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Remaking my jewelers bench


#1

Hello Everyone,

I have what should be a simple question, I am remaking my bench it
will 24 inches deep by 48 inches wide. I want to cut out a half
circle because it is hard to reachover everything to get to my
tools. What would be a good size for the cut out? I have marked out
an area 18 wide and 9 inches deep would this be enough or is it just
a personal choice?

George in Green Bay


#2

Totally personal choice, I personnally would not do a cut out, but
if physically you are haveing trouble reaching then that is a
solution, and the correct measure for the indivifual would be to
measure the lenght /distance of arm from arm pit to palm and see how
much clearance YOU need to reach your tools and such. Hratch


#3

Whats the bench top made of? Proper wood? or ply? or MDF? also how
thick? Why not try the 9 by 18 you mention, if its not enough then
you can always cut out some more.

I presume you will be using a jig saw to cut the curve.

What ever works for you.

you will sit at Your bench.

I stand at mine, with the 3rd hand, a 5 in leg vice bolted to the
half way mark. my bench is 12 ft long by 4ft wide made from 2in
thick by 8in pine boards on 6 by 6 in legs One end has a 6 ton fly
press fpr blanking and the other has a smaller 3 ton ditto.

tools are on shelving along all walls.

Never enough room!!. But then all my work is wrought, some designs
dont have any soldering/brazing all made cold.


#4

I think you should test it. do you have some scrap plywood that you
can sacrifice to the project? cut out the proposed top and see if it
works. that way you can try different things and make sure they it’s
right.

It would seem to me that if you are tall and long you will need
less. If you are short and wide you will need more. This is your
bench. It has to suityou. It has to fit you, and you have a shot at
doing it right. Look at averages, but only as a guide line. You are
not the average. you are you.

(Can you tell I am a woodworker?)


#5

Hi George; my Green Bay friend

My setting bench cut-out is 24 inches wide by 12 inches deep. In the
Canadian metric system; it’s 30x 60 cms. Take your pick for which
ever is best for you.:>).

Gerry Lewy


#6

I have one of the commercially available ‘solid oak’ benches, can’t
remember who it came from, but it is one of the finest available.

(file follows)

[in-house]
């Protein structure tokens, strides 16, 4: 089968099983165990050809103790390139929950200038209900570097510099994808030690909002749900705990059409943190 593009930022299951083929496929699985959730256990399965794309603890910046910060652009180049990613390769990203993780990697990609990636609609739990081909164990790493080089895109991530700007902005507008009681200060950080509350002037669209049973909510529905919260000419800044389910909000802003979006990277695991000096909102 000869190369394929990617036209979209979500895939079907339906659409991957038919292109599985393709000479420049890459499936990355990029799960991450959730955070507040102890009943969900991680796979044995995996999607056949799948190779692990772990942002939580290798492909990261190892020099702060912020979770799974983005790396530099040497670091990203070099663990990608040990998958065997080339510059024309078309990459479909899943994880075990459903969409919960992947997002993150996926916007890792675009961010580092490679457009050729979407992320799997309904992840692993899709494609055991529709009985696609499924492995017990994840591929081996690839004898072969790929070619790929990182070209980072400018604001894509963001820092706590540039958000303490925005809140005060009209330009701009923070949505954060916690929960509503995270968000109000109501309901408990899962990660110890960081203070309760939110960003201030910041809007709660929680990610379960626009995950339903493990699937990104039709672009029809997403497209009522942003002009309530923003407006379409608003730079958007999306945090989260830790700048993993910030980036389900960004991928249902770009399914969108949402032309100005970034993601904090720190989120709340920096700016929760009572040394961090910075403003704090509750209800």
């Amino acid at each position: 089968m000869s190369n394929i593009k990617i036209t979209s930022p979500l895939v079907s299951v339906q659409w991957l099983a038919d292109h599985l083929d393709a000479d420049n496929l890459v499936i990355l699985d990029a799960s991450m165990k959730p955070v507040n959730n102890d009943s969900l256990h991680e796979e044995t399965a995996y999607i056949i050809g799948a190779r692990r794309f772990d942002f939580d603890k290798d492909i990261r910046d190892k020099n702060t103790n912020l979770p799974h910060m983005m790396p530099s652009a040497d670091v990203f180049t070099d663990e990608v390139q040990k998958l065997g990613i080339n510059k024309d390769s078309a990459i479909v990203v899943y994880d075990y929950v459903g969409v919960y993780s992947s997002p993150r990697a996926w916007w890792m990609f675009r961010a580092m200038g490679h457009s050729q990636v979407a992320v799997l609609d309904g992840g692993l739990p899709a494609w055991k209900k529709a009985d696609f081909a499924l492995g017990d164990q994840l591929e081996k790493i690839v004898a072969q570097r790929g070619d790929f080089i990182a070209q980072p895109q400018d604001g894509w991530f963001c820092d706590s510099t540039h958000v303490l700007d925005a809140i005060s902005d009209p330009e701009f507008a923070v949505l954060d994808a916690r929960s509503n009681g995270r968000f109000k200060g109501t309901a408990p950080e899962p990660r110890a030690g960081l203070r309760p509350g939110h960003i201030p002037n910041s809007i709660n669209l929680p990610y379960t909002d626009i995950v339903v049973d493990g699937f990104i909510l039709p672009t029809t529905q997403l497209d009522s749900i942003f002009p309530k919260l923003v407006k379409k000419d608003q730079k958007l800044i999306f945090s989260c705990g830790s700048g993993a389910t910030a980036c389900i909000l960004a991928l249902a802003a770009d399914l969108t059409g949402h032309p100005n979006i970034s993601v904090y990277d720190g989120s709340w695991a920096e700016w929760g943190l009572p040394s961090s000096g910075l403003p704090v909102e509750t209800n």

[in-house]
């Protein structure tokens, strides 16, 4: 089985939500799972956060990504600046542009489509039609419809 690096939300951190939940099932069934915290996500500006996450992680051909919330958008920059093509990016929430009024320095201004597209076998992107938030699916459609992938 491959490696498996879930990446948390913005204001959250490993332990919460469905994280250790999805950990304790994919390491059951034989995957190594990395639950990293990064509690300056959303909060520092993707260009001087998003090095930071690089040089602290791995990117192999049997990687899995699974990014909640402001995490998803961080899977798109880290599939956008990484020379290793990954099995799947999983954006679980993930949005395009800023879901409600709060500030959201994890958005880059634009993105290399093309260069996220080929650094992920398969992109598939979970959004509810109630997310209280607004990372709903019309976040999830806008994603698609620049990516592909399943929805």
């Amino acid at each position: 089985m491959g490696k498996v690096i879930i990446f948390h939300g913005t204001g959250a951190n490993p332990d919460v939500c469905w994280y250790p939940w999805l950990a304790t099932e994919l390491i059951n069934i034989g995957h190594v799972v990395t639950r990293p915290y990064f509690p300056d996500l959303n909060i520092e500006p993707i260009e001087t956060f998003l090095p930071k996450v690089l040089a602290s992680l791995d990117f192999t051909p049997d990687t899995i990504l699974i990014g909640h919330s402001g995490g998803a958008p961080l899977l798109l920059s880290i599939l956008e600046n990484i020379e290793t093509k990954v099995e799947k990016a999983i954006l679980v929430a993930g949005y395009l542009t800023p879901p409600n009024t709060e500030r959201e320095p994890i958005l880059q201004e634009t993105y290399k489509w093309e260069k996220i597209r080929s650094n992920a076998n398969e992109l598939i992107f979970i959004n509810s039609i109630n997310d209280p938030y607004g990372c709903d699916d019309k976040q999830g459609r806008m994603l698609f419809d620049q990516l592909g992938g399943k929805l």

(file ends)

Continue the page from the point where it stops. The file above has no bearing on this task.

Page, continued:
Table top is approx. (48" x 26") and the center cut out area is
approx. (20" L x 8" D).

So your measurements look good. The cut out area is not a perfect
half circle, but is cut in and ‘flattens’ at the back for your bench
pin mount. Otto Frei’s website has some examples, www.ottofrei.com

MAK.


#7

What if you pour toe tools more to the sides and low. Might save
your shoulders and you won’t be reaching over hot stuff


#8

This might be a simpler solution. Start with your current bench and
leave it alone. Add two small tables or cabinets with drawers to each
side. Keeps you from having to do the woodworking. You can find these
tables or drawered pieces of cabinetry anywhere, depending on if you
want new ones (Lowes, Home Depot, etc) or used furniture at a local
flea market.


#9

Hi George,

The cutouts style bench has a couple of purposes, and how deep it is
depends on where you learned, and what you intend to do.

European style benches have a fairly deep cutout, while Americans
either have no cutout at all, or a sort of token cutout that’s
mostly there for looks. Of course, the American benches can have
drawers at the front of the workspace that there isn’t really room
for with the Euro style.

What the cutout’s for is to brace your shoulders on when engraving,
or doing delicate work. I’m going to go with the odds, and say that
you’re right handed. If not, just reverse the handedness of
everything I’m about to say.

The reason for the deep cutout is to brace your left shoulder on. It
also lets you get your right arm up onto the tabletop, to get all
those big “throw rock at dinner” muscles in your shoulder out of the
game when you’re doing delicate work like engraving.

The ultimate goal is to have the work in front of your face, at
about chin height, and maybe 6-8 inches in front. (Whatever’s
convenient for the state of your eyes.) So, to answer your question,
the cutout should be the width of your shoulders, plus enough extra
to let you move your good arm easily while filing or sawing. Depth
should be enough to put the work in front of your face, plus 6-8
inches or so. Add in more if you plan on using a GRS plate and
Benchmate, because they have about 6" of depth themselves. Make sure
it’s the right height as well. The work should be somewhere between
upper chest and chin, with your back straight, and your feet flat on
the floor. (while sitting in your favorite chair.)

I have pictures of me making an improv bench out of an old desk on my
website, here: http://www.ganoksin.com/gnkurl/1sk

The infamous old FrankenBench plans. The pictures there will do a
better job explaining quickly than I would going over it again here.

Hope that helped.

Regards,
Brian


#10

This might be a simpler solution. Start with your current bench and
leave it alone. Add two small tables or cabinets with drawers to each
side. Keeps you from having to do the woodworking. You can find these
tables or drawered pieces of cabinetry anywhere, depending on if you
want new ones (Lowes, Home Depot, etc) or used furniture at a local
flea market.